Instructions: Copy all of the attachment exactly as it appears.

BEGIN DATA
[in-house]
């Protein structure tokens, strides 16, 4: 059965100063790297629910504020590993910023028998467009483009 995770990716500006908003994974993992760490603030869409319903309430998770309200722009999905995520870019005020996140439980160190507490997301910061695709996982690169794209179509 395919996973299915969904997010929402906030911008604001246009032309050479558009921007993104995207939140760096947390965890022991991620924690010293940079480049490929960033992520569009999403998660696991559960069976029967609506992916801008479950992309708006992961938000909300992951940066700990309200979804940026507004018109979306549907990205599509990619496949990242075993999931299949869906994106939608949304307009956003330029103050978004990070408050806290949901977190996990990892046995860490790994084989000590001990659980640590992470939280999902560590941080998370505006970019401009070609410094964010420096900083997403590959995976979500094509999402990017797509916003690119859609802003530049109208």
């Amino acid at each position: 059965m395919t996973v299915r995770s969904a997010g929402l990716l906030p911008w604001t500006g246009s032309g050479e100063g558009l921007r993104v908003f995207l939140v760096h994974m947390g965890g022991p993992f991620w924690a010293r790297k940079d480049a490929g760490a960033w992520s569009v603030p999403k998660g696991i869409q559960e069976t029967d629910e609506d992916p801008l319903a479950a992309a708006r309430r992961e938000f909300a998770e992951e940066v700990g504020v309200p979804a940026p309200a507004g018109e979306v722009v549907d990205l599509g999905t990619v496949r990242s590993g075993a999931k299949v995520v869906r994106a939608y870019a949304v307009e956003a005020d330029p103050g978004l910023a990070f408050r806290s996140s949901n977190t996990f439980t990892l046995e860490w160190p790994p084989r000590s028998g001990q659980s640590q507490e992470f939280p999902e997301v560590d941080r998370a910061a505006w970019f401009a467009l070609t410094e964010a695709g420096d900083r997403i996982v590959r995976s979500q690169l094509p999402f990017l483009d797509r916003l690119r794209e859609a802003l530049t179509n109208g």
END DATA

[in-house]
């Protein structure tokens, strides 16, 4: 059965100063790297629910504020590993910023028998467009483009 995770990716500006908003994974993992760490603030869409319903309430998770309200722009999905995520870019005020996140439980160190507490997301910061695709996982690169794209179509 395919996973299915969904997010929402906030911008604001246009032309050479558009921007993104995207939140760096947390965890022991991620924690010293940079480049490929960033992520569009999403998660696991559960069976029967609506992916801008479950992309708006992961938000909300992951940066700990309200979804940026507004018109979306549907990205599509990619496949990242075993999931299949869906994106939608949304307009956003330029103050978004990070408050806290949901977190996990990892046995860490790994084989000590001990659980640590992470939280999902560590941080998370505006970019401009070609410094964010420096900083997403590959995976979500094509999402990017797509916003690119859609802003530049109208």
């Amino acid at each position: 059965m395919t996973v299915r995770s969904a997010g929402l990716l906030p911008w604001t500006g246009s032309g050479e100063g558009l921007r993104v908003f995207l939140v760096h994974m947390g965890g022991p993992f991620w924690a010293r790297k940079d480049a490929g760490a960033w992520s569009v603030p999403k998660g696991i869409q559960e069976t029967d629910e609506d992916p801008l319903a479950a992309a708006r309430r992961e938000f909300a998770e992951e940066v700990g504020v309200p979804a940026p309200a507004g018109e979306v722009v549907d990205l599509g999905t990619v496949r990242s590993g075993a999931k299949v995520v869906r994106a939608y870019a949304v307009e956003a005020d330029p103050g978004l910023a990070f408050r806290s996140s949901n977190t996990f439980t990892l046995e860490w160190p790994p084989r000590s028998g001990q659980s640590q507490e992470f939280p999902e997301v560590d941080r998370a910061a505006w970019f401009a467009l070609t410094e964010a695709g420096d900083r997403i996982v590959r995976s979500q690169l094509p999402f990017l483009d797509r916003l690119r794209e859609a802003l530049t179509n109208g």